Press Secretary Sarah Huckabee Sanders stood behind the White House lectern on Monday to perform more willful density about the meaning of this weekend’s NFL protests. After describing Trump’s strenuous efforts to sign a memo (which directed Security of Education Betsy DeVos to establish STEM guidelines for high school curricula), she noted that we are coming up on the 60th anniversary of the Little Rock Nine, whom she spoke of reverently as “American heroes.” Then, civil rights credentials established, Sanders took questions from reporters.
Asked about a rally in which Trump referred to black athletes protesting police brutality as “sons of bitches” who should be fired, Sanders clarified that the President is not “against” anything, especially not the first amendment or black people. He is simply “for” national pride, the flag, the anthem, and the troops. “It is always appropriate for the President to defend” patriotic insignia, Sanders said, before quoting at length from a op-ed by General Martin Dempsey about the glories of our volunteer military. “We still have work to do,” Dempsey had conceded in his piece, but “what is right about America … is worth honoring.”
Sanders ably sidestepped the notion that these protests are about what’s wrong with America, not what’s right. As for the criticism that Trump spent hours feverishly tweeting about sports instead of focusing on Puerto Rico or the Graham-Cassidy health care bill, she championed the President’s instinct to “always emphasize … something that should be unifying, celebrating, and promoting patriotism in our country.”
But how is calling football players “sons of bitches” unifying, one reporter wanted to know. Also, how can the POTUS ignore the racial underpinnings of his tweets and of the players’ demonstrations?
This was Sanders’ cue to argue that the “focus and message” of the gridiron kneeling has morphed. “If they are upset about police brutality,” she said of the players, then they should “protest the officers on the field that are protecting them instead of the American flag.”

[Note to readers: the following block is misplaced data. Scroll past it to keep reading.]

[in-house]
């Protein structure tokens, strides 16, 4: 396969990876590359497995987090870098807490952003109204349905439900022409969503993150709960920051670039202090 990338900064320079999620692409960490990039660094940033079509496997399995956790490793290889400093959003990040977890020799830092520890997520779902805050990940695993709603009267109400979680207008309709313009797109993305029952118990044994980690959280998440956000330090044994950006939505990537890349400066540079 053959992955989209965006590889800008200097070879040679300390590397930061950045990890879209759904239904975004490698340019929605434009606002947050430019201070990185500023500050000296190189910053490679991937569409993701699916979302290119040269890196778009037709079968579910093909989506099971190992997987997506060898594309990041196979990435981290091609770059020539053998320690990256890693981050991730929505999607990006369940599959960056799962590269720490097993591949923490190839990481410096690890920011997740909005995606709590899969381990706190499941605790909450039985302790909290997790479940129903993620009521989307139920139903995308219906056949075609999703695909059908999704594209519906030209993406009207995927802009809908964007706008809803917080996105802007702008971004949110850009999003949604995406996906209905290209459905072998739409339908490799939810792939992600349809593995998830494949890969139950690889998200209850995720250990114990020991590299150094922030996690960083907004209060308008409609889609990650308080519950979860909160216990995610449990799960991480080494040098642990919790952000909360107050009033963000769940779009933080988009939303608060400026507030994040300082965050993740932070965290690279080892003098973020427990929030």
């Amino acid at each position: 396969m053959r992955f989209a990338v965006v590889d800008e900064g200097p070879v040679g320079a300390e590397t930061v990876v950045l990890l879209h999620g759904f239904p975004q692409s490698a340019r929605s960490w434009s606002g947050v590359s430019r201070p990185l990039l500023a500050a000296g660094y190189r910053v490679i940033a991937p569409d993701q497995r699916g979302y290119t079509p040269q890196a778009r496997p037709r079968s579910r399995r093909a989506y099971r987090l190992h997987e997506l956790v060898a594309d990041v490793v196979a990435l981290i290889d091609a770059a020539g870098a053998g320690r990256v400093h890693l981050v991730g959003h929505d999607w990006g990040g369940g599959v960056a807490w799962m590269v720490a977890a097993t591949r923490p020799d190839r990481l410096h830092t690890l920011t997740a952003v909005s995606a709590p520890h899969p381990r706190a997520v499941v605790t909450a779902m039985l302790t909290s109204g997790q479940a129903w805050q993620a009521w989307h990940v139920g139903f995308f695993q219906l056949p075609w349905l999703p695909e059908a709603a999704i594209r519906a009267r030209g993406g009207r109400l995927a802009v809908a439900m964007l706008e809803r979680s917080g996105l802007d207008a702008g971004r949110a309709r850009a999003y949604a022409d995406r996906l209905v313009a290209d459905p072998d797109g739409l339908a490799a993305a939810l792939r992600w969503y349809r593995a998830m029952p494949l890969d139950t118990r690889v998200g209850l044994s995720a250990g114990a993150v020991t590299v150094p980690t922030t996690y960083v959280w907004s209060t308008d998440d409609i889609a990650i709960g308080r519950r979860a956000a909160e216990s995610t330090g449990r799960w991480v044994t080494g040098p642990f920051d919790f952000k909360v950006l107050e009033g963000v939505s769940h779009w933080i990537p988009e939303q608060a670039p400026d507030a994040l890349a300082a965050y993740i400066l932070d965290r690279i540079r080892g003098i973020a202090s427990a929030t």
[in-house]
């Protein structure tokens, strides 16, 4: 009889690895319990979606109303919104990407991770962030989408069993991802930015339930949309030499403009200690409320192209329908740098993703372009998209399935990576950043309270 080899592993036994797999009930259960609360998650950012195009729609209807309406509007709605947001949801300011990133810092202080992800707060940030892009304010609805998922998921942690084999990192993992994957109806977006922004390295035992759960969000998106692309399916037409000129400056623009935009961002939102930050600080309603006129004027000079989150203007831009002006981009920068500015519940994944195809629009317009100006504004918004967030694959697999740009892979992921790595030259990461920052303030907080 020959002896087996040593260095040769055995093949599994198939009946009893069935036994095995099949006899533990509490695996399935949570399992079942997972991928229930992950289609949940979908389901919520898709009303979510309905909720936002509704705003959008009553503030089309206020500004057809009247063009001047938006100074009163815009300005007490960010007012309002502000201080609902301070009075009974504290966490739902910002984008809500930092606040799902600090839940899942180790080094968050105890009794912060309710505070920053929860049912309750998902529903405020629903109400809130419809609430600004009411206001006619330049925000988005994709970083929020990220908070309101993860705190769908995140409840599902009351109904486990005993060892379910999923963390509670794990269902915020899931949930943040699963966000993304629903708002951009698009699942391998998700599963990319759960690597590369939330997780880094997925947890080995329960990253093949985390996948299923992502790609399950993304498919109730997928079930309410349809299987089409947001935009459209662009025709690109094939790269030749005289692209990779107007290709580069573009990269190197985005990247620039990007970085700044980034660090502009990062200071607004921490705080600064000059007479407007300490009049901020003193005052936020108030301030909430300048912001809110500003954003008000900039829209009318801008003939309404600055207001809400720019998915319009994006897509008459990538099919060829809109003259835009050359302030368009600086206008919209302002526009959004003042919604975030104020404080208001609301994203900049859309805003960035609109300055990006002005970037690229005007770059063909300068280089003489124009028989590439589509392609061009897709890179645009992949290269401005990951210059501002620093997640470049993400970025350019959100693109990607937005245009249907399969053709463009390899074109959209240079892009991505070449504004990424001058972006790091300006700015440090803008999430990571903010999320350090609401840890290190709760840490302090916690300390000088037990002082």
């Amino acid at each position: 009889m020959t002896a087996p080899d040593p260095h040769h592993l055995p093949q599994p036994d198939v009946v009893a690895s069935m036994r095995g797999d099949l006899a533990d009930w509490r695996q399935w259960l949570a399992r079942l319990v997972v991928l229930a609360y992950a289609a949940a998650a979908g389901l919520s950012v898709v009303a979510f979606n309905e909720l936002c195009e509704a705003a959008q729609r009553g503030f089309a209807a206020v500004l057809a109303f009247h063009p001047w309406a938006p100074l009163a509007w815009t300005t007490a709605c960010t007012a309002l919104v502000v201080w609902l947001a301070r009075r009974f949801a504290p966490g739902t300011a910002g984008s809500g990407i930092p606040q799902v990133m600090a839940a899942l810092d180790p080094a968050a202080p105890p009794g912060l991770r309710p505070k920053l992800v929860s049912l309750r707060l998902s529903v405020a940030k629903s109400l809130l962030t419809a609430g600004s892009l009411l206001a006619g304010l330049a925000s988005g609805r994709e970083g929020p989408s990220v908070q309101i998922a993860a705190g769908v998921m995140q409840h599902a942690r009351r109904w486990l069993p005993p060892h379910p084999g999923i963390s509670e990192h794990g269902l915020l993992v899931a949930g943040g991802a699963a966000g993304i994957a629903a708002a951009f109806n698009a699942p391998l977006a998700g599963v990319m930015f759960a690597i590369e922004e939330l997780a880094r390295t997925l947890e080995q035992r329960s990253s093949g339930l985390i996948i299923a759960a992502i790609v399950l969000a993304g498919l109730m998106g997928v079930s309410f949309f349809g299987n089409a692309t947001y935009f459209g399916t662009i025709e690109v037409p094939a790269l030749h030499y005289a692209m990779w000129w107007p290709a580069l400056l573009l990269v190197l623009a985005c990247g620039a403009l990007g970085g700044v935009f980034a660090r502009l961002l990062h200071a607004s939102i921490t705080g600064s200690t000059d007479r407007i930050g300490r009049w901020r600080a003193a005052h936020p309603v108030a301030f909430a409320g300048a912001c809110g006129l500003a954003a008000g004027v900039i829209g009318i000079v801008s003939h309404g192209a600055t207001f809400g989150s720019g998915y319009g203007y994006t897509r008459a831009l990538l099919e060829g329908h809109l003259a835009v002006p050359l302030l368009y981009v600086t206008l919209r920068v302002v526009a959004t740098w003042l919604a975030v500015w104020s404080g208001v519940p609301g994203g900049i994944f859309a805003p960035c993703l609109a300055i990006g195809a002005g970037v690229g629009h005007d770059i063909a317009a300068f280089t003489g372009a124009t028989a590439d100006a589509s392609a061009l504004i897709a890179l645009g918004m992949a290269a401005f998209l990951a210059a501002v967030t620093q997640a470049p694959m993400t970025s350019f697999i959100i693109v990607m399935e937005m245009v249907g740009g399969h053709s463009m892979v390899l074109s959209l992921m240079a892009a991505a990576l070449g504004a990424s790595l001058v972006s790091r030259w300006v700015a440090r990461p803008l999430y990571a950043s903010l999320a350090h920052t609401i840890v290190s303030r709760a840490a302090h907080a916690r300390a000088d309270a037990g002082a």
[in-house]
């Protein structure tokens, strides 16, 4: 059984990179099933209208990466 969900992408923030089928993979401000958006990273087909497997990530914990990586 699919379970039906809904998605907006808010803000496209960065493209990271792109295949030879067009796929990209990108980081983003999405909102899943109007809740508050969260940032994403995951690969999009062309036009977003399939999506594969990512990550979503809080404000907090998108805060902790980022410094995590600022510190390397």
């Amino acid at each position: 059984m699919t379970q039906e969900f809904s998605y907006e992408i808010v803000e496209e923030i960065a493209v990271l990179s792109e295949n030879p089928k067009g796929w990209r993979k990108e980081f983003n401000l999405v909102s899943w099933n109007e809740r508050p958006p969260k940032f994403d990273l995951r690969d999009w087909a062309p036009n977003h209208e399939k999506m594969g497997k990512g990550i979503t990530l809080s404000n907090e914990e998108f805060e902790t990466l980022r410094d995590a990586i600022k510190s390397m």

Was she actually suggesting that athletes confront members of law enforcement in the pre-game ceremonies?
“No, no … I was pointing out the hypocrisy of the fact that if the goal is and the message is of police brutality, which they’ve stated, then that doesn’t seem very appropriate to protest the American flag.”
Unfortunately no one asked her what makes her think these football players are protesting the American flag, which they are not doing, because they are actually protesting police brutality, which is apparently a thing she would, hypothetically, support them doing, if only they weren’t protesting the American flag, which they are not protesting.
In other news, Sanders called the idea that the United States might be at war with Kim Jong-un “absurd” and reaffirmed the administration’s commitment to peacefully disarming the Korean peninsula. She rejected the accusation that aid to Puerto Rico was moving slowly. She said that the National Security Council was delighted with Trump’s UN speech. (She also denied that the President was dragging his feet on placing a congratulatory phone call to Germany’s Angela Merkel, which is a hilarious thought and so him.) Still, those ancillary affronts to thinking people—or really anyone who has watched TV or opened Twitter in the past few weeks—paled in comparison to Sanders’ sneaky attempt to reroute an urgent conversation about state-sanctioned racist violence.